Titles and Affiliations

Professor, Department of Nutrition
Nutrition Research Institute and
Lineberger Comprehensive Cancer Center
University of North Carolina
Chapel Hill, North Carolina

Research area

To understand the drivers of obesity-related breast cancer and develop effective prevention interventions. 

Impact

Obesity is an important risk and prognostic factor for several types of breast cancer, but relatively few studies examine whether the pro-cancer effects of chronic obesity can be reversed. Dr. Hursting has established that robust weight loss accomplished by bariatric surgery and various calorie-restricted diets can reverse obesity-associated metabolic, inflammatory, and pro-cancer effects. However, the expense and morbidity associated with bariatric surgery and the challenge in maintaining severe calorie restricted diets precludes the use of either method to reverse the effects of chronic obesity. Therefore, Dr. Hursting and his colleagues developed an easily adopted intermittent energy restricted diet regimen. When compared to weight loss surgery, this novel diet was more effective for reversing the adverse effects of obesity on breast cancer. It may thus provide a more affordable and feasible alternative strategy to reduce breast cancer risk than either bariatric surgery or severe diet restriction. Importantly, both weight loss methods reprogrammed the gut microbiome (the bacteria that inhabit the intestines) to be healthier—produce fewer inflammatory metabolites. Dr. Hursting and his colleagues will investigate these findings to break the obesity-breast cancer link and inform better treatment strategies for patients.

Progress Thus Far

In the last year, Dr. Hursting showed that the abundance of one type of bacteria, called Akkermansia muciniphila (A. Muciniphilia), decreases with obesity but increases dramatically with bariatric surgery and the low calorie restricted diet. Studies found that supplementation with A. Muciniphilia (probiotic supplementation) improves diabetes and other metabolic conditions. Therefore, Dr. Hursting has initiated studies to establish the causal links between specific microbiome changes and the anticancer effects of these interventions.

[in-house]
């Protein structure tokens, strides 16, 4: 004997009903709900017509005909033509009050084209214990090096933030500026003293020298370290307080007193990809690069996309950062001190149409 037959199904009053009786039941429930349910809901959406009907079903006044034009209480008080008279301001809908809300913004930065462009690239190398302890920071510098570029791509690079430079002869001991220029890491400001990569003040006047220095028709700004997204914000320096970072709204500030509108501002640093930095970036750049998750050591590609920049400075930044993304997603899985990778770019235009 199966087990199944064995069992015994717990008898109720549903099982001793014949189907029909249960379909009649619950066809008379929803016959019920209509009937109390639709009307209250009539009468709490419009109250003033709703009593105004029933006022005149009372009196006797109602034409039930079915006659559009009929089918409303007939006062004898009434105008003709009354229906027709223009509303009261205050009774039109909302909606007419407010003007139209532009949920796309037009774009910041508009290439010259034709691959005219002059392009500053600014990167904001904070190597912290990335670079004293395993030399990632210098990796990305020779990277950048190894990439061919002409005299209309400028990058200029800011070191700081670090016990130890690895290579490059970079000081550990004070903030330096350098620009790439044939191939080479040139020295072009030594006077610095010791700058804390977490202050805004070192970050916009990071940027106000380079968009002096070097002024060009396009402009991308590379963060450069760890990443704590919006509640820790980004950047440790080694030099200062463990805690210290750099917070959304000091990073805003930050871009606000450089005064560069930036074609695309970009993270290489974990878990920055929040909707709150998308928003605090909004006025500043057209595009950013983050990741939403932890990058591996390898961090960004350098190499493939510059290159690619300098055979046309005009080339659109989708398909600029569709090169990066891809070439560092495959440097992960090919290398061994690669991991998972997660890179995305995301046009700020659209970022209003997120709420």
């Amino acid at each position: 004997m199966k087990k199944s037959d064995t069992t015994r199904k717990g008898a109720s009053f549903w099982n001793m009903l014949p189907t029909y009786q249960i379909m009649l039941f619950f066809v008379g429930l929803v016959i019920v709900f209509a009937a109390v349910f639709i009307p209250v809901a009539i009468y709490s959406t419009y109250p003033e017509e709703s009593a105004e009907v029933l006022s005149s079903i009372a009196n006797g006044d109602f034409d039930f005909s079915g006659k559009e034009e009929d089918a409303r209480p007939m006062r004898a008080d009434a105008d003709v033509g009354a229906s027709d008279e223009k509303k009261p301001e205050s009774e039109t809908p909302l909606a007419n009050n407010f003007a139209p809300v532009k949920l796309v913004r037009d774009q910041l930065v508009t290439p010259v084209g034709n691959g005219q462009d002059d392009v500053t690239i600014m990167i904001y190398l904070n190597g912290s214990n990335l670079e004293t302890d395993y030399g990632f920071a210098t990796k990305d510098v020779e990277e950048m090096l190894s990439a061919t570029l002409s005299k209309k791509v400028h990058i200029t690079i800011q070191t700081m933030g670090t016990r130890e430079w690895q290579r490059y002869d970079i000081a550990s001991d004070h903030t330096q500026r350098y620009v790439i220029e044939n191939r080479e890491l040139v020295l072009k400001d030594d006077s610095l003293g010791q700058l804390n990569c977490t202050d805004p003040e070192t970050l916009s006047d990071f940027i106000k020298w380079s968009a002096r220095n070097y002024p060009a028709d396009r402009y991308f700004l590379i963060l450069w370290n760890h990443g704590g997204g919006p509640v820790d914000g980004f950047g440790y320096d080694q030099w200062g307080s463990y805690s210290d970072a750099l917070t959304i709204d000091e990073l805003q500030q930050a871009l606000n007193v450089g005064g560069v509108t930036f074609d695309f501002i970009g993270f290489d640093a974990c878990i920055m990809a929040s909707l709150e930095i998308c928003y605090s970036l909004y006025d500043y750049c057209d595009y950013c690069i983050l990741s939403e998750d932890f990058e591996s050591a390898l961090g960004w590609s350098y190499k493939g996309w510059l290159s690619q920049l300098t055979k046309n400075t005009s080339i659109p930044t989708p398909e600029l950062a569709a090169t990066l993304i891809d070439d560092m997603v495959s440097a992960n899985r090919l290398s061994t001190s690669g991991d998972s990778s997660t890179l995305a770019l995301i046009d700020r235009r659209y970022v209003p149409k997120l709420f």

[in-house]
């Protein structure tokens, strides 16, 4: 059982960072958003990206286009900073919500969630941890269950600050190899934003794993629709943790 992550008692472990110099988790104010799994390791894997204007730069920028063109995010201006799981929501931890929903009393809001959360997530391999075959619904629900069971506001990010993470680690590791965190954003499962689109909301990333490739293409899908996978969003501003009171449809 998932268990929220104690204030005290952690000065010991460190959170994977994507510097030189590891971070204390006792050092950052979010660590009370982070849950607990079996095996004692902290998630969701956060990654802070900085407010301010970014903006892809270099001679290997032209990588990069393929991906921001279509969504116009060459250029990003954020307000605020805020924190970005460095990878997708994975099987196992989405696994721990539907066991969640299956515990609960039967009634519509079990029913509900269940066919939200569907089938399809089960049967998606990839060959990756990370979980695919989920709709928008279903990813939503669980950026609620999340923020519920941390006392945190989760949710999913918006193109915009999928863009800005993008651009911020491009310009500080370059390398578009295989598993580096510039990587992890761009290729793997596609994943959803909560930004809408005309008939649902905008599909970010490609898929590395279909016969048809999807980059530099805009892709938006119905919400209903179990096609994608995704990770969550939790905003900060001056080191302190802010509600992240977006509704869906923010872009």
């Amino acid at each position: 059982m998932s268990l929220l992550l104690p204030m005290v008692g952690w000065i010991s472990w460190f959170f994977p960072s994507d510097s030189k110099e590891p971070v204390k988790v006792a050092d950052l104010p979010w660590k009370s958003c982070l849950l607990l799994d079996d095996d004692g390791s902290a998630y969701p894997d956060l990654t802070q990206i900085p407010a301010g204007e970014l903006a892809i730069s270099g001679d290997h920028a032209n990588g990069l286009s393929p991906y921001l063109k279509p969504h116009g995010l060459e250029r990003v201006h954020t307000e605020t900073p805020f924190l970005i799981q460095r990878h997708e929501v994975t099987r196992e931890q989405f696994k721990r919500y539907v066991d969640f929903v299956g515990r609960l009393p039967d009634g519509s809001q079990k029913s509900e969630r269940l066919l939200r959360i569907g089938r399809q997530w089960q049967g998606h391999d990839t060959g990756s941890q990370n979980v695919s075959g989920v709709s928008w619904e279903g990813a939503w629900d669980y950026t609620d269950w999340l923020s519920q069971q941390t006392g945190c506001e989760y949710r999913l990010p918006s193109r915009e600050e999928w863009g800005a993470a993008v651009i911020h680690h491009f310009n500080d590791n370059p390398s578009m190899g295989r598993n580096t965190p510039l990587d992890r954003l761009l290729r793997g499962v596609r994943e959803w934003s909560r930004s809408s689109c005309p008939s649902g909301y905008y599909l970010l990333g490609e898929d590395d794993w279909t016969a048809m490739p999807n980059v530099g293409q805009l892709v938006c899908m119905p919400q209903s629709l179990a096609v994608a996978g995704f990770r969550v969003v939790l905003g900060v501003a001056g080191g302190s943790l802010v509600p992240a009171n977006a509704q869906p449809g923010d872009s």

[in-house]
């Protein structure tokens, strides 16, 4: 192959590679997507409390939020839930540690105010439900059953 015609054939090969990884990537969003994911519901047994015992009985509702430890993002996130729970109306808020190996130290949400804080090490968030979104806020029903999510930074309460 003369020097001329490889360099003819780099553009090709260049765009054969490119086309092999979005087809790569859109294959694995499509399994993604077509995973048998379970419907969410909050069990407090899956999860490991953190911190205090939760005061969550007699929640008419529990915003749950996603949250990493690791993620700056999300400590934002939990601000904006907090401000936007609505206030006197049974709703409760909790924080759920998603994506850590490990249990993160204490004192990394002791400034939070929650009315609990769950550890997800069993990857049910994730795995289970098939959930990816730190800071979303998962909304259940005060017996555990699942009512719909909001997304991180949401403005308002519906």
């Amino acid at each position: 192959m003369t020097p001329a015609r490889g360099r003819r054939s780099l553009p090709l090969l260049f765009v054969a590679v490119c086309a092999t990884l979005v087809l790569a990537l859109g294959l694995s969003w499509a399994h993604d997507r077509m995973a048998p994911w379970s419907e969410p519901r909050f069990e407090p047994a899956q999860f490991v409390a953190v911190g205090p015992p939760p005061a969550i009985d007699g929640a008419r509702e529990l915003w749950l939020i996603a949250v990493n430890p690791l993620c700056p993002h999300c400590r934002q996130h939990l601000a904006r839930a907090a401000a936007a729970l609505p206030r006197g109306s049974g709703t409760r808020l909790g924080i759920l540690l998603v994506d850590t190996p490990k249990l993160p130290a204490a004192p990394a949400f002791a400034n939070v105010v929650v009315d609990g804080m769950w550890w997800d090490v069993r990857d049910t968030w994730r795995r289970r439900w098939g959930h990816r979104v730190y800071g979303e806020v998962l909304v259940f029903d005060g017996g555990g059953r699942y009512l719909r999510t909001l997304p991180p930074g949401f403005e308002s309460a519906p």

What's next

In the coming year, Dr. Hursting will continue to explore the relationship of bacteria in the gut microbiome with obesity-related breast cancer. They will also test an A. Muciniphilia probiotic supplement to determine if it is an effective anticancer strategy. These studies have the potential to show that healthy changes in the gut microbiome can mimic the breast cancer-inhibiting effects of the weight loss surgery and calorie restriction, thus providing an exciting new avenue for reducing the burden of obesity-related breast cancer.

Biography

Dr. Stephen Hursting is Professor in the Department of Nutrition and the Lineberger Comprehensive Cancer Center at UNC-Chapel Hill and Professor at the UNC Nutrition Research Institute in Kannapolis, NC. He earned his PhD in nutritional biochemistry and MPH in nutritional epidemiology from the UNC-Chapel Hill, and he completed postdoctoral training in molecular carcinogenesis and cancer prevention at the National Cancer Institute (NCI). Prior to joining the UNC faculty in 2014, Dr. Hursting was Professor and Chair of the Department of Nutritional Sciences at the University of Texas at Austin and Professor of Molecular Carcinogenesis at the UT-MD Anderson Cancer Center (2005-14). He also served as Deputy Director of the NCI’s Office of Preventive Oncology and Chief of the NCI’s Nutrition and Molecular Carcinogenesis Laboratory Section (1999-2005). His research interests center on diet-gene interactions relevant to cancer prevention, particularly the molecular and metabolic mechanisms underlying obesity-breast cancer associations, and the interplay between obesity, diabetes and breast cancer risk and response to therapy. Primarily using specially engineered laboratory models of breast cancer in parallel with breast cancer prevention trials (in collaboration with Dr. Carol Fabian at the Kansas Cancer Center), he is currently focusing on the molecular and metabolic changes occurring in response to lifestyle-based (dietary and physical activity), or pharmacologic manipulation of energy metabolism and cell signaling pathways, with emphasis on the IGF-1/Akt/mTOR and Wnt signaling pathways as well as inflammation. He also has expertise in assessing diet-related serum and tissue biomarkers, including hormones/growth factors, cytokines and chemokines, and microRNA’s in tissue samples.

BCRF Investigator Since

2003